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House prices
Help to Buy has been attacked over the potential for it to create a new property bubble by inflating house prices (Reuters)

UK house prices will rise modestly across the year in 2013, according to the bank Halifax, amid mortgage-market stimulus by the government and Bank of England.

In its March index, Halifax said month-on-month UK house prices lifted by 0.2 percent. They were up 1.1 percent in the first quarter on the same period a year before.

"Weak income growth and continuing below-trend economic growth are likely to remain significant constraints on housing demand during the remainder of this year," said Martin Ellis, Halifax's housing economist.

Chancellor George Osborne announced in his latest budget the Help to Buy Scheme to encourage mortgage lending in the hope that it spurs on a new wave of house building, which has fallen well short of the pace of demand over the past year.

A separate credit easing scheme from the Bank of England, Funding for Lending, is also impacting the mortgage market by bringing down deposit requirements and interest rates among some of the country's biggest lenders.

Help to Buy will be split into two parts, the first of which has launched on April 1. This part sees the government offer an equity loan to homebuyers worth up to 20 percent of a property's value on the condition that this is a first-time purchase, the property is a new build, and it is worth under £600,000.

The scheme's second part will see the government underwrite banks' mortgage lending to anyone looking to move into any property - new or existing - worth under £600,000, to help bring down deposit requirements among some lenders who are asking for as much as 20 percent of a home's value up front.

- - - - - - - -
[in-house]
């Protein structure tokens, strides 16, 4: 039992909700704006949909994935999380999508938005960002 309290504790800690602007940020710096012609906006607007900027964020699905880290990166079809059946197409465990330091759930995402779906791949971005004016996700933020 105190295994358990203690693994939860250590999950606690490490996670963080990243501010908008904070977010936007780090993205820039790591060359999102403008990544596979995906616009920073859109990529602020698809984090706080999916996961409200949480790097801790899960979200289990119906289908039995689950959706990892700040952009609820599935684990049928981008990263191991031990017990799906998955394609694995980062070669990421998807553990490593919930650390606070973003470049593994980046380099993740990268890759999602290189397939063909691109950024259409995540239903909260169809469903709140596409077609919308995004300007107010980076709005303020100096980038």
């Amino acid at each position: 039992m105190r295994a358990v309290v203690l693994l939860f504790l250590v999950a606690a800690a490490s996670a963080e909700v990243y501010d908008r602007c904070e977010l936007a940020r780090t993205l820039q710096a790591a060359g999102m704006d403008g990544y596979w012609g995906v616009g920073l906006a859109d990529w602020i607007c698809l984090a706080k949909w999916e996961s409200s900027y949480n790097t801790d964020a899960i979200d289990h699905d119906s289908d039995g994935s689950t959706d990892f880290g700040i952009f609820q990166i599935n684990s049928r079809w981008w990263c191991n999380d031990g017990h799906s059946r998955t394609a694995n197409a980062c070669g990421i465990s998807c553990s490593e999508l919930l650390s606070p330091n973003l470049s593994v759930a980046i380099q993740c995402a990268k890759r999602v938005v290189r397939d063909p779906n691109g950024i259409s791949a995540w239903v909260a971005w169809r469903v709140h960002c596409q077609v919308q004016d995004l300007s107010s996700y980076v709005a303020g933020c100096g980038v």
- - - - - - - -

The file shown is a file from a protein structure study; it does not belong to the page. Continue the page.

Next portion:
Critics such as the think tank National Institute for Economic and Social Research (NIESR) have said that Help to Buy risks inflating a new bubble in property prices because there is not enough housing supply to meet existing demand, let alone any increase the new scheme will create.

Government statistics show that in 2012 there were 98,280 housing starts, a fall of 11 percent on the year before. The consensus among analysts is that just to meet demand 250,000 homes need to be built every year.

Others say that the scheme will do little to boost demand because household incomes are so squeezed by wage-eroding inflation, which is outpacing income growth, that saving for a mortgage deposit is not possible, even if it does become cheaper.

However Britain's biggest homebuilder Persimmon and the owner of the country's largest network of estate agents, Countrywide, both told IBTimes UK that they welcome the scheme and think it will induce enough new demand to encourage construction on the supply side.
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